“What if I asked you to be alone with yourself, I am not asking if the idea of being alone appeals to you but if you can actually be present, with yourself, for longer than a couple of hours, without flipping on the TV or the radio or picking up the telephone or a magazine, if you can truly find and be at peace with your own company.”
-The Invitation by Oriah
Last night before bed, I traveled downstairs in my pjs, turned on a soft light overhead and curled up on the couch with one of my favorite books of all time, The Invitation by Oriah. It’s one of those books that touches the most tender parts of your soul, bringing perspective where you need it most. And, each time it speaks to a different part of one’s self. Last night, the above quotation really stirred something in me.
Can you be alone with yourself and truly be at peace with your own company? No Original Netflix Series binge, no mindless surfing through Facebook or Instagram, no iTunes Radio, no bag of Cheetos (Lord, that sounds so good right now), no cleaning the entire house, no organizing anything, no catch up phone calls to family and friends, no, none of those things- just you, by yourself. Isn’t that a novel idea.
In the rush and push of our daily lives, when the time arises for us to relax, we just want to zone out, do something mindless. Our feet need rest. Our brain needs rest. We just want to rest and not be bothered. And, let’s face it, we don’t want to journey inward. I mean, there’s stuff there that needs to be tended to and, darnit, we just want to do something that doesn’t require a lot of thought and/or work.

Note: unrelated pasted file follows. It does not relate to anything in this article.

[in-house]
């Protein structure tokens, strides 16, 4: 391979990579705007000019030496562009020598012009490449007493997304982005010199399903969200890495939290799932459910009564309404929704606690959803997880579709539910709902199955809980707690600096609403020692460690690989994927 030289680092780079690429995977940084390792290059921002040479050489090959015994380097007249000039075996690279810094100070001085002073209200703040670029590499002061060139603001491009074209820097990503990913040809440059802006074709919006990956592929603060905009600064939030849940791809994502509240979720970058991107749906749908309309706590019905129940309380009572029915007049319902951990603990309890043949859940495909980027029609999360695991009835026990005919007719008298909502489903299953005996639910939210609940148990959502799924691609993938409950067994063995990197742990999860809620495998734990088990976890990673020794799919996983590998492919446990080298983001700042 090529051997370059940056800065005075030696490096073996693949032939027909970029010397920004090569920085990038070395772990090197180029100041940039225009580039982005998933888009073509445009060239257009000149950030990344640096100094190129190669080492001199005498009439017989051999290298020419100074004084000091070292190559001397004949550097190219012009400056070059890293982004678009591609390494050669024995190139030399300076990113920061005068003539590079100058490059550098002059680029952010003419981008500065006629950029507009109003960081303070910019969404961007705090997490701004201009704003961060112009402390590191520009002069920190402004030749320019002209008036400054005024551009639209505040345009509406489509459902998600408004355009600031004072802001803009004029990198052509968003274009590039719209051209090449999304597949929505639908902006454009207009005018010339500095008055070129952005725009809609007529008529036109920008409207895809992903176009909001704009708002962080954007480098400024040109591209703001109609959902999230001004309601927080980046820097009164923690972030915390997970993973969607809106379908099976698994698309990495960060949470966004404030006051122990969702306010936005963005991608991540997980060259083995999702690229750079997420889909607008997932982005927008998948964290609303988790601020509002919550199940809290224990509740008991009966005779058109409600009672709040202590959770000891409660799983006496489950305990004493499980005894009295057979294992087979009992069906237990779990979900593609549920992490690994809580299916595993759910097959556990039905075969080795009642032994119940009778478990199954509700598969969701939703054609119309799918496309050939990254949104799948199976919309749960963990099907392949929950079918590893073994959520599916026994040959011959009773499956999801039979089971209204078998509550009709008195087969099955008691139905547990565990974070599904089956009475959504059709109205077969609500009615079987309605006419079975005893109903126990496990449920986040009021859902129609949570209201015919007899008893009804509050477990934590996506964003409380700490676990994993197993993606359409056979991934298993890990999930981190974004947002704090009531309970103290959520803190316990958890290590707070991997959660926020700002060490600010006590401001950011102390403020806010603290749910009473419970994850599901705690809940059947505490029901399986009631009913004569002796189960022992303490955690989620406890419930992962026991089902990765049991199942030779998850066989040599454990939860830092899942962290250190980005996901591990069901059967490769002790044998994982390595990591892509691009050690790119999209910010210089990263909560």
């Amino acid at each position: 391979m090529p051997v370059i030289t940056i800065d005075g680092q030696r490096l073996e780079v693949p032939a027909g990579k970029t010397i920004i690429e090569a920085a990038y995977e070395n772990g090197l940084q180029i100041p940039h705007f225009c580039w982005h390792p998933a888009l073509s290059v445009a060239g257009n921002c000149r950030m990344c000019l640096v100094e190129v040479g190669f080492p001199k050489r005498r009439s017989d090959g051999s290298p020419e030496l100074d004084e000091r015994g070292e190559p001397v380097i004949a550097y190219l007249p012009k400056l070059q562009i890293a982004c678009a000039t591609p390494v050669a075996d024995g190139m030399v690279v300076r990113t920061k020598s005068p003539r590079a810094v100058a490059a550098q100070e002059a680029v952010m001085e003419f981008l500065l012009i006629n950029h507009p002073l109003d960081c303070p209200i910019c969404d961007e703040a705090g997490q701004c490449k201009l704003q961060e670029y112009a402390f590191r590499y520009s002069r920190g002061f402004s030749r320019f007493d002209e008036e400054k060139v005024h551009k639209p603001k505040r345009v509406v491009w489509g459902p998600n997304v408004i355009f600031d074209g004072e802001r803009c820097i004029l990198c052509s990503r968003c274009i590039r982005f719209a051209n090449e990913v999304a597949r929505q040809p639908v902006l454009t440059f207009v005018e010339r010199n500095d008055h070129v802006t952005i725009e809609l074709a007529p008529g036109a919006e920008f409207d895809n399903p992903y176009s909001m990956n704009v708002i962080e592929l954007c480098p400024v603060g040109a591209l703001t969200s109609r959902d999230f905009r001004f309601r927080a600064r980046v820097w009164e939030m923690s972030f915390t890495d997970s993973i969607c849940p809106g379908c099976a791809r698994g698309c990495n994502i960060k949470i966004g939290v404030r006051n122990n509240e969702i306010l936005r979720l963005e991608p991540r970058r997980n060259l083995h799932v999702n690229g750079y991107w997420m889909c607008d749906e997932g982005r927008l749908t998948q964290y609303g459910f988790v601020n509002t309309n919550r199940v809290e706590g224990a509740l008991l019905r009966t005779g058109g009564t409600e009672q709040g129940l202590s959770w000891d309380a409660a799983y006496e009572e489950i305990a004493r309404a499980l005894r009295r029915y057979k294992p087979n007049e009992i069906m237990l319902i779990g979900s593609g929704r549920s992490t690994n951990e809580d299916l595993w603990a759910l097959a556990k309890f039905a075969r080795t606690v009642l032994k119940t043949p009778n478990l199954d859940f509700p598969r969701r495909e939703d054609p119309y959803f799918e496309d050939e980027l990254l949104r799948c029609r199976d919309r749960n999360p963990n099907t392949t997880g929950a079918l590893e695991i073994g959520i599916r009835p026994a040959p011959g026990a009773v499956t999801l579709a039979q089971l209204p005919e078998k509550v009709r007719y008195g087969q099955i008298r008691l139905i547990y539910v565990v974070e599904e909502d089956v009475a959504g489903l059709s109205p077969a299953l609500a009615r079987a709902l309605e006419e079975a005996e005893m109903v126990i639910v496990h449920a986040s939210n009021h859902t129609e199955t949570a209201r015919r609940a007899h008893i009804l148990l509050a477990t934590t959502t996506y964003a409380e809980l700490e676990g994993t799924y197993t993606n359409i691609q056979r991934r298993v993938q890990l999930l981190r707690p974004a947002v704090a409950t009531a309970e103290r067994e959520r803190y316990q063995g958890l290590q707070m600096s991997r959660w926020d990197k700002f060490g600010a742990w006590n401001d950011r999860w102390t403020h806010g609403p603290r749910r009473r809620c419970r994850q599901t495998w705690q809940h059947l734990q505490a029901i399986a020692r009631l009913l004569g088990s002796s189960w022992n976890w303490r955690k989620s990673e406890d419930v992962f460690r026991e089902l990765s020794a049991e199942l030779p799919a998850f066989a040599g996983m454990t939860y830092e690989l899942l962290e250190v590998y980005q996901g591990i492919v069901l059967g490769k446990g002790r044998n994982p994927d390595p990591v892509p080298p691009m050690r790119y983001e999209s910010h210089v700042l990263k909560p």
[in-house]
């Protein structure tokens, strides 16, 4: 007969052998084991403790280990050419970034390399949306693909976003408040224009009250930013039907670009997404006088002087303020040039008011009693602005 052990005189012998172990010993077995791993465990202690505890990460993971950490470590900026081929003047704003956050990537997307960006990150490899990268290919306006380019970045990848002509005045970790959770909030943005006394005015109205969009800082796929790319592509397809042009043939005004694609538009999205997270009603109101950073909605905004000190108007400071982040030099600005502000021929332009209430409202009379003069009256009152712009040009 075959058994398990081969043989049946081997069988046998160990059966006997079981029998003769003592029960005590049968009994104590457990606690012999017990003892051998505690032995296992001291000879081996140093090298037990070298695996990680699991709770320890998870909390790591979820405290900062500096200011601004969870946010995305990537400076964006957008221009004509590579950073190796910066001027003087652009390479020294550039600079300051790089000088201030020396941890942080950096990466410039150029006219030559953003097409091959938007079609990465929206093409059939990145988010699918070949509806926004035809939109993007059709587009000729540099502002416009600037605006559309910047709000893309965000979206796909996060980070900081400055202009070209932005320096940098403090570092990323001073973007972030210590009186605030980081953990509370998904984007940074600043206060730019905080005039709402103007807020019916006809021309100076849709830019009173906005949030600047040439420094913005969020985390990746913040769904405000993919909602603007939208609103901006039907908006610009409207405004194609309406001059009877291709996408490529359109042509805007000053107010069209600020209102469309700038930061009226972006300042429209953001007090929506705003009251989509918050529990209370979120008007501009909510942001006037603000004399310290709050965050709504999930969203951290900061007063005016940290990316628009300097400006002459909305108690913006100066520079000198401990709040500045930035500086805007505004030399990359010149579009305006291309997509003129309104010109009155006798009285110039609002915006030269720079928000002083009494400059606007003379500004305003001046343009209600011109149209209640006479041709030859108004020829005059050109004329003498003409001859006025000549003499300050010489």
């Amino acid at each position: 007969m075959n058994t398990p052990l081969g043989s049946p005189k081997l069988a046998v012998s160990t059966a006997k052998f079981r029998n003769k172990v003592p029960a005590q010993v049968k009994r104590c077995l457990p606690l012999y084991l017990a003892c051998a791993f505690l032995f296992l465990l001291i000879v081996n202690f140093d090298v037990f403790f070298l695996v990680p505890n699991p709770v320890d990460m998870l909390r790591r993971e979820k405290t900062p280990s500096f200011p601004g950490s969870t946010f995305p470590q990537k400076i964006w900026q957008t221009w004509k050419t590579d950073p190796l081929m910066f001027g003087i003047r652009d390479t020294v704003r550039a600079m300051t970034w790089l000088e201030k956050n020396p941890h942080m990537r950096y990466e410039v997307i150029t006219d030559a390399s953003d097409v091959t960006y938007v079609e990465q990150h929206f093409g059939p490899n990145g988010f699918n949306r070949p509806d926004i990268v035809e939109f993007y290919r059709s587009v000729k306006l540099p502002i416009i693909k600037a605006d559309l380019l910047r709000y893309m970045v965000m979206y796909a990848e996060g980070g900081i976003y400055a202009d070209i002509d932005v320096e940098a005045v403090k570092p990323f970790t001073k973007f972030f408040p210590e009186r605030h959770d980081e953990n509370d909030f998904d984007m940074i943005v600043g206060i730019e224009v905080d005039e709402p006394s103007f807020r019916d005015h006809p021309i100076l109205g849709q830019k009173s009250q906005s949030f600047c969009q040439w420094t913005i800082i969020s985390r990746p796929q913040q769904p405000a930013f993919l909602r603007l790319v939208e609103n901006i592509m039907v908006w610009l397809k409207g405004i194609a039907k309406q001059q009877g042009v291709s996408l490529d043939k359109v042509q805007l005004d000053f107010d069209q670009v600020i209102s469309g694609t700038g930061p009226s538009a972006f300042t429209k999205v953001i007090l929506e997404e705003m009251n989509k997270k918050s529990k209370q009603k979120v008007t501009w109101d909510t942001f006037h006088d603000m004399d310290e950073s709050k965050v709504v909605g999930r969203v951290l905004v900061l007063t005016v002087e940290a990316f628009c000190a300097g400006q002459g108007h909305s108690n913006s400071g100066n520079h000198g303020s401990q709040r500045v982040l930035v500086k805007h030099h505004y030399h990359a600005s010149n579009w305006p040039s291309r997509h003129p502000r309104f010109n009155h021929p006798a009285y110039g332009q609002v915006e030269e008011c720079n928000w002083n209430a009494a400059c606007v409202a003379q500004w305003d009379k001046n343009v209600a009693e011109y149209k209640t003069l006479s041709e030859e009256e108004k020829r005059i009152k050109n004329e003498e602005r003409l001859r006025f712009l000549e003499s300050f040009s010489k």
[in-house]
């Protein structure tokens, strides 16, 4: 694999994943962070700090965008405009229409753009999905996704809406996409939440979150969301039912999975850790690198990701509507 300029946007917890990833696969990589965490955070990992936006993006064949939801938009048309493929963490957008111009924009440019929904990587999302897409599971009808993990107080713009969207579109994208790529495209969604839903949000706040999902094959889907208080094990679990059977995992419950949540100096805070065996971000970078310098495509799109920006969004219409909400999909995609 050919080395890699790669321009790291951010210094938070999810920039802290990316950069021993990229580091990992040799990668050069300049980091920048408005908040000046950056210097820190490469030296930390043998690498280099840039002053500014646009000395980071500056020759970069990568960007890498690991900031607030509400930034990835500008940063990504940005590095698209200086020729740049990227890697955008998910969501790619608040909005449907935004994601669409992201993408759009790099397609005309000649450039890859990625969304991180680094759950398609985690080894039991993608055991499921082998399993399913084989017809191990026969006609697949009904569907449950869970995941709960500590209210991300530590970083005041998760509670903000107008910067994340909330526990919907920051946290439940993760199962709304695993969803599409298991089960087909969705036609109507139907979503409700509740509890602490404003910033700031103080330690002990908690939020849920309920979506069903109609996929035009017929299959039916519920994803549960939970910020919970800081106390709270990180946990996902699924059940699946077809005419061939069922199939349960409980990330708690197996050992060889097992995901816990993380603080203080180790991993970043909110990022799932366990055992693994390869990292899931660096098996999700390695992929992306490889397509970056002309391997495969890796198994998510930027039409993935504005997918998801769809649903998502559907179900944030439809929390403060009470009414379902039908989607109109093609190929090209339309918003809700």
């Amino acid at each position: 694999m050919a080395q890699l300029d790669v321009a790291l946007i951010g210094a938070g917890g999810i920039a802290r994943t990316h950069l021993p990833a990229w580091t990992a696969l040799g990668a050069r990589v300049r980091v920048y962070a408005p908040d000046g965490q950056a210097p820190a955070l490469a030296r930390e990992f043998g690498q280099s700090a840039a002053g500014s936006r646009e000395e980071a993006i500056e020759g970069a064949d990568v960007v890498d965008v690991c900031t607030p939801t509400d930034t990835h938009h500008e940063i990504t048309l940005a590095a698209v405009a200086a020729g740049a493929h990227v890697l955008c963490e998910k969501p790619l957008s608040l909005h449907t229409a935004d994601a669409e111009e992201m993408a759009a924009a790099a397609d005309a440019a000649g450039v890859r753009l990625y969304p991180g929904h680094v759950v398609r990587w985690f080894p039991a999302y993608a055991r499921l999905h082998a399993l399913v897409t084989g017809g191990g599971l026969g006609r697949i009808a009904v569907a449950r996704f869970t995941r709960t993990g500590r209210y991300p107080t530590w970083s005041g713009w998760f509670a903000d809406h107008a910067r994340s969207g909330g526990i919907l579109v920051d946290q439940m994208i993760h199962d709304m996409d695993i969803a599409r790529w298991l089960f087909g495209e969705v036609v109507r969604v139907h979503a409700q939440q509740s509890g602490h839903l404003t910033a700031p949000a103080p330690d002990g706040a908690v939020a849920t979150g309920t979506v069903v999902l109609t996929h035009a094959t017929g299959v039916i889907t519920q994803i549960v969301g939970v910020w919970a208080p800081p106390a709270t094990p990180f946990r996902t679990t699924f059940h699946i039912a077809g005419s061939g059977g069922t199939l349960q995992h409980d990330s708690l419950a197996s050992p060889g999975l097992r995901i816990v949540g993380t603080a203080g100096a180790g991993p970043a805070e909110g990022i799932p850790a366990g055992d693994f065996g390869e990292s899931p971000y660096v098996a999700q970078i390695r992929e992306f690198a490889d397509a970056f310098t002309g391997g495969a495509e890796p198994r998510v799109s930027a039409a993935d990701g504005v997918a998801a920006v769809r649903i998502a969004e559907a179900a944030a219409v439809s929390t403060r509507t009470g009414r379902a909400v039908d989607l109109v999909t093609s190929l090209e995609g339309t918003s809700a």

But, sometimes, we need to go there. We need to sit in silence with ourselves and maybe even hear what that inner voice is saying. Sitting in silence means sitting with joy and also pain. One is easy and the other is difficult, but they’re both equally important. These things tell us a lot about where we’ve been and where we’re going. The inside, from an emotional perspective, needs our attention, too.
I’m a runner. I’ve been a runner ever since I was twelve years old. And, both full marathons I’ve run in my adult life were without, drumroll, music. It was just me, running along a 26.2 mile path feeling pure euphoria one minute and like I might die the next. It’s a battle mentally and physically, and every time you engage in it, you are sharpened mind, body and spirit.
Now, I’m not telling you to go out and run a marathon. But, I am telling you to spend time with you, free and clear of any distractions and toe up to what your inner voice is saying. It could make you smile. It could make you cry. It could move you to change. It could be a beautiful thing.
Find a quiet place. Sit. Pray. Meditate. Levitate. Journal. Breathe. Just be.
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